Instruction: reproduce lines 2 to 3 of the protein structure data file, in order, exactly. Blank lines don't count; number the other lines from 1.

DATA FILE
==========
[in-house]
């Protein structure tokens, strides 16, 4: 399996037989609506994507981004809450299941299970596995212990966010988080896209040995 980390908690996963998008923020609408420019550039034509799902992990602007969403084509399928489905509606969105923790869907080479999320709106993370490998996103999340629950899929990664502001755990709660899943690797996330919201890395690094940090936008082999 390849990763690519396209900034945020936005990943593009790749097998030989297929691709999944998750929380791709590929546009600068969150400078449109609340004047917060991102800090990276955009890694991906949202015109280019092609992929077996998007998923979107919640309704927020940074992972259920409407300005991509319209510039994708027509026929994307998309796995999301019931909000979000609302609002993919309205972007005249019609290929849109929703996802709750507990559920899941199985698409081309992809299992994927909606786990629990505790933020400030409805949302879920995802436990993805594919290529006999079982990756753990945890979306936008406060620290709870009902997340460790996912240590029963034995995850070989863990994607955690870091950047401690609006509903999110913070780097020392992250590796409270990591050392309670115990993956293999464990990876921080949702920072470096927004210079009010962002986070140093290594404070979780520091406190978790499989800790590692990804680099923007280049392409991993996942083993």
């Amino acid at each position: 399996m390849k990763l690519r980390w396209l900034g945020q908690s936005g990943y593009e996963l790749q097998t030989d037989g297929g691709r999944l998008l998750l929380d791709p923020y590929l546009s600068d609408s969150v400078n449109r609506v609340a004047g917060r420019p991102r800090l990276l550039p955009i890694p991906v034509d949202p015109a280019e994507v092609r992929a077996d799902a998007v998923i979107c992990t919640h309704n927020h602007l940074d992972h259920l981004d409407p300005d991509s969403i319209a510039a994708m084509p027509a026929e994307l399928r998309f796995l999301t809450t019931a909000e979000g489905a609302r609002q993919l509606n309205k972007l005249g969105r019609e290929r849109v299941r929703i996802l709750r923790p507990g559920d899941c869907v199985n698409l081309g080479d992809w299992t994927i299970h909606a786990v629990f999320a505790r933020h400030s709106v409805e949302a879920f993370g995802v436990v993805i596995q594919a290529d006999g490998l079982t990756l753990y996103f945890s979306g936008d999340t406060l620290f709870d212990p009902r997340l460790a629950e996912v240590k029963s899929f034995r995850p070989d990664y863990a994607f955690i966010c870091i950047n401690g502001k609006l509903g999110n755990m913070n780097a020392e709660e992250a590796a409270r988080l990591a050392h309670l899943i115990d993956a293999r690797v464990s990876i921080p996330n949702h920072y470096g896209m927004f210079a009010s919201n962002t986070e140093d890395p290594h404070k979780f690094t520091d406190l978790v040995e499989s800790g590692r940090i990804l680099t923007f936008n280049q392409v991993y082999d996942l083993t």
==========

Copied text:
């Protein structure tokens, strides 16, 4: 399996037989609506994507981004809450299941299970596995212990966010988080896209040995 980390908690996963998008923020609408420019550039034509799902992990602007969403084509399928489905509606969105923790869907080479999320709106993370490998996103999340629950899929990664502001755990709660899943690797996330919201890395690094940090936008082999 390849990763690519396209900034945020936005990943593009790749097998030989297929691709999944998750929380791709590929546009600068969150400078449109609340004047917060991102800090990276955009890694991906949202015109280019092609992929077996998007998923979107919640309704927020940074992972259920409407300005991509319209510039994708027509026929994307998309796995999301019931909000979000609302609002993919309205972007005249019609290929849109929703996802709750507990559920899941199985698409081309992809299992994927909606786990629990505790933020400030409805949302879920995802436990993805594919290529006999079982990756753990945890979306936008406060620290709870009902997340460790996912240590029963034995995850070989863990994607955690870091950047401690609006509903999110913070780097020392992250590796409270990591050392309670115990993956293999464990990876921080949702920072470096927004210079009010962002986070140093290594404070979780520091406190978790499989800790590692990804680099923007280049392409991993996942083993």
């Amino acid at each position: 399996m390849k990763l690519r980390w396209l900034g945020q908690s936005g990943y593009e996963l790749q097998t030989d037989g297929g691709r999944l998008l998750l929380d791709p923020y590929l546009s600068d609408s969150v400078n449109r609506v609340a004047g917060r420019p991102r800090l990276l550039p955009i890694p991906v034509d949202p015109a280019e994507v092609r992929a077996d799902a998007v998923i979107c992990t919640h309704n927020h602007l940074d992972h259920l981004d409407p300005d991509s969403i319209a510039a994708m084509p027509a026929e994307l399928r998309f796995l999301t809450t019931a909000e979000g489905a609302r609002q993919l509606n309205k972007l005249g969105r019609e290929r849109v299941r929703i996802l709750r923790p507990g559920d899941c869907v199985n698409l081309g080479d992809w299992t994927i299970h909606a786990v629990f999320a505790r933020h400030s709106v409805e949302a879920f993370g995802v436990v993805i596995q594919a290529d006999g490998l079982t990756l753990y996103f945890s979306g936008d999340t406060l620290f709870d212990p009902r997340l460790a629950e996912v240590k029963s899929f034995r995850p070989d990664y863990a994607f955690i966010c870091i950047n401690g502001k609006l509903g999110n755990m913070n780097a020392e709660e992250a590796a409270r988080l990591a050392h309670l899943i115990d993956a293999r690797v464990s990876i921080p996330n949702h920072y470096g896209m927004f210079a009010s919201n962002t986070e140093d890395p290594h404070k979780f690094t520091d406190l978790v040995e499989s800790g590692r940090i990804l680099t923007f936008n280049q392409v991993y082999d996942l083993t």